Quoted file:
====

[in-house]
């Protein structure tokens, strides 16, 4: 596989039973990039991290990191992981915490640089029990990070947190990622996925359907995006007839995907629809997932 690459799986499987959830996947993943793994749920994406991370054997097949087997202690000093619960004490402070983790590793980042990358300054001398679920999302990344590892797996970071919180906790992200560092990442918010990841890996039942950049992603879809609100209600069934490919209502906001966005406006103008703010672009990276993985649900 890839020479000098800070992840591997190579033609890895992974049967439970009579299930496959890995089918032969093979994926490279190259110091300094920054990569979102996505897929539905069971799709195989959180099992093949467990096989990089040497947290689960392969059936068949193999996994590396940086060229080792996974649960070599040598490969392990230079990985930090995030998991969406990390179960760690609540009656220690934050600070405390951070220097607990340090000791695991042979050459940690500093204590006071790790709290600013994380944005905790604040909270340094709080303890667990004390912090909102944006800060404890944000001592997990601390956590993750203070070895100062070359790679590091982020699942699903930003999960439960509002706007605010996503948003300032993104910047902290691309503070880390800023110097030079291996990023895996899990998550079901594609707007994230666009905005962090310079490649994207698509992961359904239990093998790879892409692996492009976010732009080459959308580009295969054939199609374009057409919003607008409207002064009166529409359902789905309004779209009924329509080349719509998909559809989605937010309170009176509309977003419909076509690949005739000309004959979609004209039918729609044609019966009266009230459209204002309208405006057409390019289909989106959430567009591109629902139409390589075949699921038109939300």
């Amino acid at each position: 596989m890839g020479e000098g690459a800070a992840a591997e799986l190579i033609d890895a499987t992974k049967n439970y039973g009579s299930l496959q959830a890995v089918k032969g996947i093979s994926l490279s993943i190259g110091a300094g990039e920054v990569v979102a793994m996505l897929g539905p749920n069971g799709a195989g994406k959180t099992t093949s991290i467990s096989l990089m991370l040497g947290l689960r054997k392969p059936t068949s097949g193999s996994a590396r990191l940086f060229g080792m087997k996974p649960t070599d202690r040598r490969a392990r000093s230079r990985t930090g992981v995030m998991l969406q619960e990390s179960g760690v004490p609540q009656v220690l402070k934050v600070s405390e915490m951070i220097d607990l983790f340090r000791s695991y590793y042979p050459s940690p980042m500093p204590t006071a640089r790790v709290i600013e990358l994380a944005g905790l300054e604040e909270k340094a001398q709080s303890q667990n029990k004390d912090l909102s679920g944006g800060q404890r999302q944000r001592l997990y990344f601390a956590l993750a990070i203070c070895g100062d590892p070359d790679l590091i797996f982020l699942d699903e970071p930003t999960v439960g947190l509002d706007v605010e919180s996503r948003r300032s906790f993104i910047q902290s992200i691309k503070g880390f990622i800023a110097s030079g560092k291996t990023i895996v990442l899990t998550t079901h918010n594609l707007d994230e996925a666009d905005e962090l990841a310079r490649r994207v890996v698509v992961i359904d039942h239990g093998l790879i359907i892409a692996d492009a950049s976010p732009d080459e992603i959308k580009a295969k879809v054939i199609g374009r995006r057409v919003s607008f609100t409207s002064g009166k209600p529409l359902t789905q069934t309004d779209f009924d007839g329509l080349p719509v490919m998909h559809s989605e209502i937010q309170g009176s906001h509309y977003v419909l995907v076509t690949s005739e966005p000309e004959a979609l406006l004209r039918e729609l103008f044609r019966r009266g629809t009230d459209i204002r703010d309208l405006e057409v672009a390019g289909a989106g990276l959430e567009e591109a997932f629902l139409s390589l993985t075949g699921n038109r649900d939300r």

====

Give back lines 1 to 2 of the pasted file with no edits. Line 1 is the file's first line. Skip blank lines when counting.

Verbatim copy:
[in-house]
């Protein structure tokens, strides 16, 4: 596989039973990039991290990191992981915490640089029990990070947190990622996925359907995006007839995907629809997932 690459799986499987959830996947993943793994749920994406991370054997097949087997202690000093619960004490402070983790590793980042990358300054001398679920999302990344590892797996970071919180906790992200560092990442918010990841890996039942950049992603879809609100209600069934490919209502906001966005406006103008703010672009990276993985649900 890839020479000098800070992840591997190579033609890895992974049967439970009579299930496959890995089918032969093979994926490279190259110091300094920054990569979102996505897929539905069971799709195989959180099992093949467990096989990089040497947290689960392969059936068949193999996994590396940086060229080792996974649960070599040598490969392990230079990985930090995030998991969406990390179960760690609540009656220690934050600070405390951070220097607990340090000791695991042979050459940690500093204590006071790790709290600013994380944005905790604040909270340094709080303890667990004390912090909102944006800060404890944000001592997990601390956590993750203070070895100062070359790679590091982020699942699903930003999960439960509002706007605010996503948003300032993104910047902290691309503070880390800023110097030079291996990023895996899990998550079901594609707007994230666009905005962090310079490649994207698509992961359904239990093998790879892409692996492009976010732009080459959308580009295969054939199609374009057409919003607008409207002064009166529409359902789905309004779209009924329509080349719509998909559809989605937010309170009176509309977003419909076509690949005739000309004959979609004209039918729609044609019966009266009230459209204002309208405006057409390019289909989106959430567009591109629902139409390589075949699921038109939300």